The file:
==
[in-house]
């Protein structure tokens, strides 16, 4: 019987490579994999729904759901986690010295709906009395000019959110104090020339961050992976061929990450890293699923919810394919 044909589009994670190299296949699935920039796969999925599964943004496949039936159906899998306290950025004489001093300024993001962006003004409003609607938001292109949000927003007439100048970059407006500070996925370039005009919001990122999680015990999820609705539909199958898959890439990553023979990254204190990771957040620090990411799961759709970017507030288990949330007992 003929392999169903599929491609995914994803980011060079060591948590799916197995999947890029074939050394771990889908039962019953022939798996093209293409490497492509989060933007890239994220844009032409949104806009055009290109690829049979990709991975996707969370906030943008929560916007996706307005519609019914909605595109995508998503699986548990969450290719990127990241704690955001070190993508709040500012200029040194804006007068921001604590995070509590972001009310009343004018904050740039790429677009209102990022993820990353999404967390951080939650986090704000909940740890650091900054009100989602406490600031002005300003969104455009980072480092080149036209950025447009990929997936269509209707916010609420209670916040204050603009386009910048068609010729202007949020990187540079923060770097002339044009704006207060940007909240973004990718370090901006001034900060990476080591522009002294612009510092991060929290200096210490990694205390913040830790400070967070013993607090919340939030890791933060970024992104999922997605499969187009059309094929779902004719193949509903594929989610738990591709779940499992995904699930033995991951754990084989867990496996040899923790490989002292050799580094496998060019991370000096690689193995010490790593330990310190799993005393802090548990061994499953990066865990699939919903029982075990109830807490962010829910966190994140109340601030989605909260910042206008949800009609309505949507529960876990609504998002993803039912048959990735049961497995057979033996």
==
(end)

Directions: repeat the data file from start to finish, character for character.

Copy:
[in-house]
């Protein structure tokens, strides 16, 4: 019987490579994999729904759901986690010295709906009395000019959110104090020339961050992976061929990450890293699923919810394919 044909589009994670190299296949699935920039796969999925599964943004496949039936159906899998306290950025004489001093300024993001962006003004409003609607938001292109949000927003007439100048970059407006500070996925370039005009919001990122999680015990999820609705539909199958898959890439990553023979990254204190990771957040620090990411799961759709970017507030288990949330007992 003929392999169903599929491609995914994803980011060079060591948590799916197995999947890029074939050394771990889908039962019953022939798996093209293409490497492509989060933007890239994220844009032409949104806009055009290109690829049979990709991975996707969370906030943008929560916007996706307005519609019914909605595109995508998503699986548990969450290719990127990241704690955001070190993508709040500012200029040194804006007068921001604590995070509590972001009310009343004018904050740039790429677009209102990022993820990353999404967390951080939650986090704000909940740890650091900054009100989602406490600031002005300003969104455009980072480092080149036209950025447009990929997936269509209707916010609420209670916040204050603009386009910048068609010729202007949020990187540079923060770097002339044009704006207060940007909240973004990718370090901006001034900060990476080591522009002294612009510092991060929290200096210490990694205390913040830790400070967070013993607090919340939030890791933060970024992104999922997605499969187009059309094929779902004719193949509903594929989610738990591709779940499992995904699930033995991951754990084989867990496996040899923790490989002292050799580094496998060019991370000096690689193995010490790593330990310190799993005393802090548990061994499953990066865990699939919903029982075990109830807490962010829910966190994140109340601030989605909260910042206008949800009609309505949507529960876990609504998002993803039912048959990735049961497995057979033996």